PITTSBURGH — A new warning from the Centers for Disease Control and Prevention about a troubling virus that's impacted some families in the Pittsburgh area.
Acute flaccid myelitis – or AFM – partially paralyzes children.
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There were more than 200 cases nationwide in 2018, and there have already been 19 cases this year.
One of the concerns about the disease is the symptoms, many of which young children may not complain about.
Doctors are encouraging parents to be vigilant when it comes to those symptoms, which are:
- Sudden onset of arm or leg weakness
- Sudden loss of muscle tone and reflexes
- Researchers: Virus likely caused 2018 cases of acute flaccid myelitis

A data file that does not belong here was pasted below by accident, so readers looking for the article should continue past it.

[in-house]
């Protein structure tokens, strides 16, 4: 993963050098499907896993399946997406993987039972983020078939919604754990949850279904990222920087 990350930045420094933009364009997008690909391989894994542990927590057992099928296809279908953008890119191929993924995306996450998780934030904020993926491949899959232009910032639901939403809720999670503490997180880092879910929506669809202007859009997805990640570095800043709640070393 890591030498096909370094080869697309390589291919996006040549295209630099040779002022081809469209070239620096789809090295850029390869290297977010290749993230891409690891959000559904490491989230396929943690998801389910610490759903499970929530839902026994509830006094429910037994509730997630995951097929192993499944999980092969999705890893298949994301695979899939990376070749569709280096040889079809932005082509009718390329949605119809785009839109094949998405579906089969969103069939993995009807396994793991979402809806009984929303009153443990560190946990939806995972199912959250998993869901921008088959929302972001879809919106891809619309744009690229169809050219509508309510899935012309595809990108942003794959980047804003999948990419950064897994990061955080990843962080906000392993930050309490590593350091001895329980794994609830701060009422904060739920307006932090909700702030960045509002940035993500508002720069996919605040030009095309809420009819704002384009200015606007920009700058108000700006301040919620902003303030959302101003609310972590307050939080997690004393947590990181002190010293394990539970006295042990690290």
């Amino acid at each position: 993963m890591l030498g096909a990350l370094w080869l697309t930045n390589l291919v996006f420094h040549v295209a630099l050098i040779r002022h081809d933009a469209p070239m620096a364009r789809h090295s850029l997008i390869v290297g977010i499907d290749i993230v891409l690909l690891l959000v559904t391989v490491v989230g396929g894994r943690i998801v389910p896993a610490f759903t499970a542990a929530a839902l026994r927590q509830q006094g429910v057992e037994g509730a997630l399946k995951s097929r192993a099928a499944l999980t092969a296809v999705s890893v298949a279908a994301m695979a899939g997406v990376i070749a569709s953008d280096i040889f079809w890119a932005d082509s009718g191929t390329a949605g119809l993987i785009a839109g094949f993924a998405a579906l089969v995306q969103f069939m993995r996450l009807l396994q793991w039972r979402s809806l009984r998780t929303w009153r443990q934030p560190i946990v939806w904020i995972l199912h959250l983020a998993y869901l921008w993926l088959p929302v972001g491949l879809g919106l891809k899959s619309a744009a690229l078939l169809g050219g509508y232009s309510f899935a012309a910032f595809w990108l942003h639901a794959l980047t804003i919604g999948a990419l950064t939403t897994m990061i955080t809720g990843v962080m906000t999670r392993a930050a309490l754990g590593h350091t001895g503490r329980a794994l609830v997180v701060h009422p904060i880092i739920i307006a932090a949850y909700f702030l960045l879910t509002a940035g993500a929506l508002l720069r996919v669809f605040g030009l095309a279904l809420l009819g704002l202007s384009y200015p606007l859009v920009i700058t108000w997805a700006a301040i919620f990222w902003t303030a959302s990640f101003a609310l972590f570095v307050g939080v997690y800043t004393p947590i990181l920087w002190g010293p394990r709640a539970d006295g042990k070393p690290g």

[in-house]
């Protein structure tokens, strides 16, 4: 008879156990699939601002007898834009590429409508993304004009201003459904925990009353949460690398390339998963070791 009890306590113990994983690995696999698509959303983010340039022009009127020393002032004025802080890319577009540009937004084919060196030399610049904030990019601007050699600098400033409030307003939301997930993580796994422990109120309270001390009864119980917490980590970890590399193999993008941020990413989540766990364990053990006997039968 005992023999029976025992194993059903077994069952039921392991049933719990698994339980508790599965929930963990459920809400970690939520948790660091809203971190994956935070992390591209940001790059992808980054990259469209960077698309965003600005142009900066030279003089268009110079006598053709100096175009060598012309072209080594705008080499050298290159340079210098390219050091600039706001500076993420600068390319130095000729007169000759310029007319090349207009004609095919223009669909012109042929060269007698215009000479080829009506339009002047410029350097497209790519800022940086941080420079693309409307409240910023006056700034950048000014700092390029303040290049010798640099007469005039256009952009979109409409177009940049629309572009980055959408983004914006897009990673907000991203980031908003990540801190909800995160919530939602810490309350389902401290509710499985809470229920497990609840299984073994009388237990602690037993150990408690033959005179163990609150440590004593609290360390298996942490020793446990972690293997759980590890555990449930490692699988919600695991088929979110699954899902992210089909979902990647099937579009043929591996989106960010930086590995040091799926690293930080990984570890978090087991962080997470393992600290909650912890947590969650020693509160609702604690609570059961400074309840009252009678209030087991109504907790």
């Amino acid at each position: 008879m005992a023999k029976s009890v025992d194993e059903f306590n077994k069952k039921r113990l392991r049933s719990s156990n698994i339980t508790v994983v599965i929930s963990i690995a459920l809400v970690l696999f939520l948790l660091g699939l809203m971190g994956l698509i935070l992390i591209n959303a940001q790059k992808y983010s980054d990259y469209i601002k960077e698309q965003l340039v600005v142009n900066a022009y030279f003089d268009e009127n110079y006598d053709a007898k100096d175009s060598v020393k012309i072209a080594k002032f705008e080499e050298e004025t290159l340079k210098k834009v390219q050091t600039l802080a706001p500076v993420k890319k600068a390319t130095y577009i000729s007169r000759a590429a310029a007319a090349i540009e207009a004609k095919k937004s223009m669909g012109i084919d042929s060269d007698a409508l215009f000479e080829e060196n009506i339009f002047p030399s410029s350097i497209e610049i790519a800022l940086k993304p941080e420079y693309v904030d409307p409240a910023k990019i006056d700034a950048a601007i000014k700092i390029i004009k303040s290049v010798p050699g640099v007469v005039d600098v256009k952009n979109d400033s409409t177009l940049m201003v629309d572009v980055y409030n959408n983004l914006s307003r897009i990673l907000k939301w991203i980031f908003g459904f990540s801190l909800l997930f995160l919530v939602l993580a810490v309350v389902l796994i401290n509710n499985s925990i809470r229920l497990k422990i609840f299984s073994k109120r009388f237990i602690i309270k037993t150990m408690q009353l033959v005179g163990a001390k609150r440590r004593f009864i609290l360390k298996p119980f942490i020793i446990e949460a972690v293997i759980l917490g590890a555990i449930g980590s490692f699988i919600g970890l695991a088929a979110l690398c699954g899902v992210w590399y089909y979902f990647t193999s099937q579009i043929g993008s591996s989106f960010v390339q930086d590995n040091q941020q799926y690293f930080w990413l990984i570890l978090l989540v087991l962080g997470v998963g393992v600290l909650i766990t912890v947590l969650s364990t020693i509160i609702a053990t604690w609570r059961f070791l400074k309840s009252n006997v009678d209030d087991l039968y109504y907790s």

- North Hills boy battling neurological disorder similar to AFM
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If your child has trouble playing with toys, picking things up, feeding him or herself or walking, you should contact your doctor immediately for testing.
Dr. John Williams, of UPMC Children's Hospital of Pittsburgh, said most people may already be aware of those symptoms, but the new warning from the CDC is about timing and how quickly a child is seen by his or her doctor.
“One of the reasons the CDC is trying to educate the public and health care providers about AFM is so that as soon as it’s suspected, the appropriate test can be sent for testing by the CDC,” Williams said.
Williams said early testing can help identify the one or two viruses that cause most of AFM and that could lead to a vaccine.
For more information on AFM, CLICK HERE.
Cox Media Group